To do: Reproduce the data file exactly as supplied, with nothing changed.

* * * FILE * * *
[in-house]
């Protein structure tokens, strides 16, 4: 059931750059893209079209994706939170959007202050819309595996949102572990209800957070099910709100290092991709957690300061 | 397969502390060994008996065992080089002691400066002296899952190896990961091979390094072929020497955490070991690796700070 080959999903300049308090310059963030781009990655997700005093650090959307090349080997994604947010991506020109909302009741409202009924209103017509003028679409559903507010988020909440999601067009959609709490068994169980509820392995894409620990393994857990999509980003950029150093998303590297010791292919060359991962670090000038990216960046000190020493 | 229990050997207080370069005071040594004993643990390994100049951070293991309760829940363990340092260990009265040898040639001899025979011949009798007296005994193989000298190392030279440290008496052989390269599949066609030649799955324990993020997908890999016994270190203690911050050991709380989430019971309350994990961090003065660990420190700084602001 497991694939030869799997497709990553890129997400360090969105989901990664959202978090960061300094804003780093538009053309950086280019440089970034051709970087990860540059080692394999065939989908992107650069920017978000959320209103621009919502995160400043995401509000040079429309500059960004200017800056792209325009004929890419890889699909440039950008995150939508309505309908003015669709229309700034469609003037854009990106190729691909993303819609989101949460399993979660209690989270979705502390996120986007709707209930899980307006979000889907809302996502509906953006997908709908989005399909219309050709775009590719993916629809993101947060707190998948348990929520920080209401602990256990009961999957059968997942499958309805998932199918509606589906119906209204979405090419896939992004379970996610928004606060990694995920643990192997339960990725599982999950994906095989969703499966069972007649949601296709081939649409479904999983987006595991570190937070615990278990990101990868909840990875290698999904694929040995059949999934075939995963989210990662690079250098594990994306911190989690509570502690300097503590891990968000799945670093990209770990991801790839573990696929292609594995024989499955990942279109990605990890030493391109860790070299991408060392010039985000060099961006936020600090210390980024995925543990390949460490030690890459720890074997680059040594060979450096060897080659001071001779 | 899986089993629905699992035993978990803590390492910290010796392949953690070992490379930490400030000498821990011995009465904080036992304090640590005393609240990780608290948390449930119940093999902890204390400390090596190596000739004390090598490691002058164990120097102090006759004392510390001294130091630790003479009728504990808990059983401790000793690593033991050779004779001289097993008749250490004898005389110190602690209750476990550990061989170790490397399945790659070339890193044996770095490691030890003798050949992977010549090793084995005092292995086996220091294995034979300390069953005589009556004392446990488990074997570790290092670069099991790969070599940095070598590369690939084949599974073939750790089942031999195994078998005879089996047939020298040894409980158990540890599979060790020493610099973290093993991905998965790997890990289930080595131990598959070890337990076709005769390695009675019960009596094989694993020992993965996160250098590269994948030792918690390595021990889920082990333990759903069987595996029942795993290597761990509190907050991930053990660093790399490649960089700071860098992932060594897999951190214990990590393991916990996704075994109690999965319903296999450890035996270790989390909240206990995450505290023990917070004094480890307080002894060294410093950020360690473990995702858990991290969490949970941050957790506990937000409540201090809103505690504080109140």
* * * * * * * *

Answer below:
[in-house]
């Protein structure tokens, strides 16, 4: 059931750059893209079209994706939170959007202050819309595996949102572990209800957070099910709100290092991709957690300061 | 397969502390060994008996065992080089002691400066002296899952190896990961091979390094072929020497955490070991690796700070 080959999903300049308090310059963030781009990655997700005093650090959307090349080997994604947010991506020109909302009741409202009924209103017509003028679409559903507010988020909440999601067009959609709490068994169980509820392995894409620990393994857990999509980003950029150093998303590297010791292919060359991962670090000038990216960046000190020493 | 229990050997207080370069005071040594004993643990390994100049951070293991309760829940363990340092260990009265040898040639001899025979011949009798007296005994193989000298190392030279440290008496052989390269599949066609030649799955324990993020997908890999016994270190203690911050050991709380989430019971309350994990961090003065660990420190700084602001 497991694939030869799997497709990553890129997400360090969105989901990664959202978090960061300094804003780093538009053309950086280019440089970034051709970087990860540059080692394999065939989908992107650069920017978000959320209103621009919502995160400043995401509000040079429309500059960004200017800056792209325009004929890419890889699909440039950008995150939508309505309908003015669709229309700034469609003037854009990106190729691909993303819609989101949460399993979660209690989270979705502390996120986007709707209930899980307006979000889907809302996502509906953006997908709908989005399909219309050709775009590719993916629809993101947060707190998948348990929520920080209401602990256990009961999957059968997942499958309805998932199918509606589906119906209204979405090419896939992004379970996610928004606060990694995920643990192997339960990725599982999950994906095989969703499966069972007649949601296709081939649409479904999983987006595991570190937070615990278990990101990868909840990875290698999904694929040995059949999934075939995963989210990662690079250098594990994306911190989690509570502690300097503590891990968000799945670093990209770990991801790839573990696929292609594995024989499955990942279109990605990890030493391109860790070299991408060392010039985000060099961006936020600090210390980024995925543990390949460490030690890459720890074997680059040594060979450096060897080659001071001779 | 899986089993629905699992035993978990803590390492910290010796392949953690070992490379930490400030000498821990011995009465904080036992304090640590005393609240990780608290948390449930119940093999902890204390400390090596190596000739004390090598490691002058164990120097102090006759004392510390001294130091630790003479009728504990808990059983401790000793690593033991050779004779001289097993008749250490004898005389110190602690209750476990550990061989170790490397399945790659070339890193044996770095490691030890003798050949992977010549090793084995005092292995086996220091294995034979300390069953005589009556004392446990488990074997570790290092670069099991790969070599940095070598590369690939084949599974073939750790089942031999195994078998005879089996047939020298040894409980158990540890599979060790020493610099973290093993991905998965790997890990289930080595131990598959070890337990076709005769390695009675019960009596094989694993020992993965996160250098590269994948030792918690390595021990889920082990333990759903069987595996029942795993290597761990509190907050991930053990660093790399490649960089700071860098992932060594897999951190214990990590393991916990996704075994109690999965319903296999450890035996270790989390909240206990995450505290023990917070004094480890307080002894060294410093950020360690473990995702858990991290969490949970941050957790506990937000409540201090809103505690504080109140």